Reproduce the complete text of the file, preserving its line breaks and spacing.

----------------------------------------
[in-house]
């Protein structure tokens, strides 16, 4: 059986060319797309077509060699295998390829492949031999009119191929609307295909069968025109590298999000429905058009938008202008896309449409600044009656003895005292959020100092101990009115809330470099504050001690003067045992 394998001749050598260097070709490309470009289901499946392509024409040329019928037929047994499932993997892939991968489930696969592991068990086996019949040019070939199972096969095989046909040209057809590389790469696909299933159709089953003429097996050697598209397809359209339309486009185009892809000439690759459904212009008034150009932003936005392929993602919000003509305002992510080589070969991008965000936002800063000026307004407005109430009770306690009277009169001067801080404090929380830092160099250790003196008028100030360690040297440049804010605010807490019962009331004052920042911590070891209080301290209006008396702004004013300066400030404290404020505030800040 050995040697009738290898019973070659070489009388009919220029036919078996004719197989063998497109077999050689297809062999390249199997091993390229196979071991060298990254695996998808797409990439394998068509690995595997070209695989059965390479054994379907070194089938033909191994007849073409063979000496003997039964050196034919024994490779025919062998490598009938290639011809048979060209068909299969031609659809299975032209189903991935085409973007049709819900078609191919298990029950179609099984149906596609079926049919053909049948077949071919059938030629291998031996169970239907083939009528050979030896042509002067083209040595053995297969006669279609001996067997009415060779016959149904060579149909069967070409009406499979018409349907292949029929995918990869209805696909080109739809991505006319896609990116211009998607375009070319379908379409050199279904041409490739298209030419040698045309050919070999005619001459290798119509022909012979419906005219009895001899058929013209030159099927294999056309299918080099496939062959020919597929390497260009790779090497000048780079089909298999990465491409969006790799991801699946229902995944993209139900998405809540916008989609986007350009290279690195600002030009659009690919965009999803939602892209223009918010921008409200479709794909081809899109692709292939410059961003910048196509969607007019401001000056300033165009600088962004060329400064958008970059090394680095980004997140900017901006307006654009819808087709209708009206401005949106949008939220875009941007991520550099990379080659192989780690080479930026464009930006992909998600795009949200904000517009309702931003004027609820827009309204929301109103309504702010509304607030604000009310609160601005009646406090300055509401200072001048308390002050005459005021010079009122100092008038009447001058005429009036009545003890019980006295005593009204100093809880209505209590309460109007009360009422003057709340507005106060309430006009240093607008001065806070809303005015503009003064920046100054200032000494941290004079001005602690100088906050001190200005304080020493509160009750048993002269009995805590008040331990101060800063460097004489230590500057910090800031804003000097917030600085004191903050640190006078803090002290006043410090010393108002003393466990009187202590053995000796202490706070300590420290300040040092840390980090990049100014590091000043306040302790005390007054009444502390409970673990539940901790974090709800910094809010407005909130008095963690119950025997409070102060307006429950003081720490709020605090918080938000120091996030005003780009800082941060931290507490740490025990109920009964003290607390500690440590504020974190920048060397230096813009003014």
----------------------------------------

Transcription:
[in-house]
């Protein structure tokens, strides 16, 4: 059986060319797309077509060699295998390829492949031999009119191929609307295909069968025109590298999000429905058009938008202008896309449409600044009656003895005292959020100092101990009115809330470099504050001690003067045992 394998001749050598260097070709490309470009289901499946392509024409040329019928037929047994499932993997892939991968489930696969592991068990086996019949040019070939199972096969095989046909040209057809590389790469696909299933159709089953003429097996050697598209397809359209339309486009185009892809000439690759459904212009008034150009932003936005392929993602919000003509305002992510080589070969991008965000936002800063000026307004407005109430009770306690009277009169001067801080404090929380830092160099250790003196008028100030360690040297440049804010605010807490019962009331004052920042911590070891209080301290209006008396702004004013300066400030404290404020505030800040 050995040697009738290898019973070659070489009388009919220029036919078996004719197989063998497109077999050689297809062999390249199997091993390229196979071991060298990254695996998808797409990439394998068509690995595997070209695989059965390479054994379907070194089938033909191994007849073409063979000496003997039964050196034919024994490779025919062998490598009938290639011809048979060209068909299969031609659809299975032209189903991935085409973007049709819900078609191919298990029950179609099984149906596609079926049919053909049948077949071919059938030629291998031996169970239907083939009528050979030896042509002067083209040595053995297969006669279609001996067997009415060779016959149904060579149909069967070409009406499979018409349907292949029929995918990869209805696909080109739809991505006319896609990116211009998607375009070319379908379409050199279904041409490739298209030419040698045309050919070999005619001459290798119509022909012979419906005219009895001899058929013209030159099927294999056309299918080099496939062959020919597929390497260009790779090497000048780079089909298999990465491409969006790799991801699946229902995944993209139900998405809540916008989609986007350009290279690195600002030009659009690919965009999803939602892209223009918010921008409200479709794909081809899109692709292939410059961003910048196509969607007019401001000056300033165009600088962004060329400064958008970059090394680095980004997140900017901006307006654009819808087709209708009206401005949106949008939220875009941007991520550099990379080659192989780690080479930026464009930006992909998600795009949200904000517009309702931003004027609820827009309204929301109103309504702010509304607030604000009310609160601005009646406090300055509401200072001048308390002050005459005021010079009122100092008038009447001058005429009036009545003890019980006295005593009204100093809880209505209590309460109007009360009422003057709340507005106060309430006009240093607008001065806070809303005015503009003064920046100054200032000494941290004079001005602690100088906050001190200005304080020493509160009750048993002269009995805590008040331990101060800063460097004489230590500057910090800031804003000097917030600085004191903050640190006078803090002290006043410090010393108002003393466990009187202590053995000796202490706070300590420290300040040092840390980090990049100014590091000043306040302790005390007054009444502390409970673990539940901790974090709800910094809010407005909130008095963690119950025997409070102060307006429950003081720490709020605090918080938000120091996030005003780009800082941060931290507490740490025990109920009964003290607390500690440590504020974190920048060397230096813009003014």